While I didn’t really get into the Diablo franchise until Diablo III, I’ve been a huge fan of it since then and can’t get enough of it. So it goes without saying that I had to play the early beta and open beta of the latest entry, Diablo IV, which has its good and not so good elements I’ll go into.
I’ve read a lot of previewers say the same thing, but I’ve got to say it too…Diablo IV looks freaking amazing. I don’t think I’m exaggerating any when I say these are the best graphics I’ve ever seen in a Blizzard title, as though you’re playing the game using the same engine they make their legendary cutscenes with.
Every spot on the screen is dripping with detail, from slimy and bloody walls and floors, to seeing the sweat and pores on your character’s skin, or seeing every piece of fabric or gleaming metal on your armor, the devil is truly in the details here.
Once you’re blown away by that, you get to make your character with some decent creation options (here’s hoping for more in the full release though). The early beta only let you select the Barbarian, Rogue, and Sorcerer classes, while the recently ended open beta allowed all five by adding the Necromancer and Druid.
From here you’re thrown into the world of Diablo where you start off trying to escape the cold elements and find shelter. When you do, you’re tasked with helping some people fight off some evil creatures near their town, which gives you a nice introduction into learning how to use your attacks, dodge, and apply skill points to unlock and upgrade new abilities on your skill tree when you level up.
As you grow stronger and advance through the world, you’ll come across bigger dangers that might be difficult to handle alone, and this is where both the good and bad part of Diablo IV always requiring you to be online comes into play. I’ll admit I wasn’t a fan at first as I’m used to Diablo III’s way of playing online but it not being required, so if the internet of Blizzard’s server goes down, you can still play.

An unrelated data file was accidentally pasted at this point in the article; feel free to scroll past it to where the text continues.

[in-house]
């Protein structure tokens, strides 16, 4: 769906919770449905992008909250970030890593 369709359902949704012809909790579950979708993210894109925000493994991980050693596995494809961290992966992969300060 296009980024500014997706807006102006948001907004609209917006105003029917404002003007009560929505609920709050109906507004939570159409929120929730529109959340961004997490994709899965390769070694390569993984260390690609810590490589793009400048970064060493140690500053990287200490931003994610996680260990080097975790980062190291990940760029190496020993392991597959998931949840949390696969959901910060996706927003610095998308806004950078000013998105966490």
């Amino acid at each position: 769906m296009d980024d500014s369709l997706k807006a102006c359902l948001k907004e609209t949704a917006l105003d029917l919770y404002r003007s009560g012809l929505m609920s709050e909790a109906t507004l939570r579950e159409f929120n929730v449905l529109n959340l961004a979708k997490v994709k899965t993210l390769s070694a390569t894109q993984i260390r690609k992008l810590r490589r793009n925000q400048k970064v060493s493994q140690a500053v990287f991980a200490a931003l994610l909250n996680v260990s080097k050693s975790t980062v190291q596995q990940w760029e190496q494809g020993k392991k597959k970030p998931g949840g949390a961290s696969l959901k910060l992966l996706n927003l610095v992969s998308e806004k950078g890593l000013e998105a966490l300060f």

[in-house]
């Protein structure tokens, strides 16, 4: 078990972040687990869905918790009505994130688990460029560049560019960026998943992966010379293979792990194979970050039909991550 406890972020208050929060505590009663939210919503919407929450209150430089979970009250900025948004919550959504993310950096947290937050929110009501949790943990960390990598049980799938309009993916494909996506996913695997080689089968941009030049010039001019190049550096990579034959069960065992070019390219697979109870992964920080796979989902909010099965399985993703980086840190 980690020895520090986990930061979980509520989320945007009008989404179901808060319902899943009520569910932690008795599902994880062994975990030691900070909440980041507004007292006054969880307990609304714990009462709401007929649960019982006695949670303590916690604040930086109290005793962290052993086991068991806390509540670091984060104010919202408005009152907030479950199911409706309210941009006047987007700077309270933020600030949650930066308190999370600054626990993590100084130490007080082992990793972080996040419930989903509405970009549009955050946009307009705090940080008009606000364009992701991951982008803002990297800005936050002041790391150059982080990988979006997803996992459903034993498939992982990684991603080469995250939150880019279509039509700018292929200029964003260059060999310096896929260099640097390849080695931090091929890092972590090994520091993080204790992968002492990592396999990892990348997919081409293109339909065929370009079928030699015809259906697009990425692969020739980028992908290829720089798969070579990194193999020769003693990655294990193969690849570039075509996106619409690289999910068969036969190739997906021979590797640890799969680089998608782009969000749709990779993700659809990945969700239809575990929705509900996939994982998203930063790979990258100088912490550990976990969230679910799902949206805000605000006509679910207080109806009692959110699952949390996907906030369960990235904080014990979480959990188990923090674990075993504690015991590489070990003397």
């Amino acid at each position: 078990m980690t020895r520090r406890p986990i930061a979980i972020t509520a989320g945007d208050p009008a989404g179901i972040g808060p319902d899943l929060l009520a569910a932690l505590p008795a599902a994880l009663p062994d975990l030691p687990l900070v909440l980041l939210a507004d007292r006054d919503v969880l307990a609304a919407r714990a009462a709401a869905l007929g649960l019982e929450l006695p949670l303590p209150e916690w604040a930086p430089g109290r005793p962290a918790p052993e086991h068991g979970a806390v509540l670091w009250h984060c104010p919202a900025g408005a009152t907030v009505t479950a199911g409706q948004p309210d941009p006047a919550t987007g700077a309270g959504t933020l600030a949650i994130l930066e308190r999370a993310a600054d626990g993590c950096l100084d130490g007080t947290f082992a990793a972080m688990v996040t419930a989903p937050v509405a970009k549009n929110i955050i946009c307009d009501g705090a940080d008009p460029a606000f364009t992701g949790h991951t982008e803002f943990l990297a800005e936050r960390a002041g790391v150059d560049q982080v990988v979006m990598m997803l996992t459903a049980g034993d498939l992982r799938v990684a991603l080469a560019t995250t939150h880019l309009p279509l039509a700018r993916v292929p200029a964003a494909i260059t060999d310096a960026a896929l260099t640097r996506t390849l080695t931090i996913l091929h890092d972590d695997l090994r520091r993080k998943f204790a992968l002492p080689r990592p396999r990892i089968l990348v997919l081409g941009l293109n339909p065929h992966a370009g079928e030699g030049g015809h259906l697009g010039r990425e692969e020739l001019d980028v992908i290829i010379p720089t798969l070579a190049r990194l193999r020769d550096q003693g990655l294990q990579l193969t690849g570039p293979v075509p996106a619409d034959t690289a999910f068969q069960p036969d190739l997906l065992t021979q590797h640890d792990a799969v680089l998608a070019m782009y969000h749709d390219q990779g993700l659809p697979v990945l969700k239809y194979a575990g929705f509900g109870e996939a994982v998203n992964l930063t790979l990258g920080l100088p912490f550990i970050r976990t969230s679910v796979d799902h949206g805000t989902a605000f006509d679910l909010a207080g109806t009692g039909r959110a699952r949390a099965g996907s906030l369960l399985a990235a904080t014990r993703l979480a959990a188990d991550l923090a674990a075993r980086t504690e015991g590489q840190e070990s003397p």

That’s not the case anymore as now this is more like a live service title/MMORPG than an ARPG. The good news is that you’ll more often than not come across other players slaying stuff around you that you can follow or join, and even better is that Diablo IV is cross-platform. So you’ll see everyone no matter what platform they’re playing on, whether it’s PC, PlayStation or Xbox. You can also open a chat window and type to them, or use simple chat/emoji-like actions (Thanks, Cheer, Hello, etc) from a chat wheel as well.
And of course since it was the beta and everyone wanted to play, the first day of both betas was rough as servers would crash, boot/disconnect players, and place you back in an already long queue ranging anywhere from 30 minutes to two or more hours. Another sad thing I would frequently encounter was terrible bouts of lag, especially when you first enter a bustling town as my character would rubberband like crazy when I tried to move.
This is made even worse on the PC version of the game, which suffers from really bad optimization thanks to Diablo IV trying to consume all of your PC’s resources, no matter how big or powerful your rig is. So if you have 32GB of RAM, expect the game to eat 80% of it, and 90%+ of your video card’s memory at the same time, leading to random framerate drops, studders and hiccups. Couple those with the lag, and the game truly felt like a hellish experience.
Thankfully I was able to play on both PC and the PlayStation 5, where the latter ran smooth as butter and tended to load faster as well. The occasional lag would worm its way into my gameplay here and there, causing my character to slightly rubberband some, but nowhere as bad as the PC version.
When everything was working as intended, I had a great time slaying monsters, picking up quests (though some side ones tended to be a bit bleh), growing more powerful with better abilities, and advancing through the story, especially when the cutscenes look amazing and your character has more of a say in them now instead of just sitting back and letting others talk.
All in all, I’m looking forward to seeing how Diablo IV shapes up once it fully releases in June as I can’t wait to experience the whole story. Here’s hoping they optimize the PC version better, smooth out their servers, and keep the hell into fighting demons and not battling the game itself.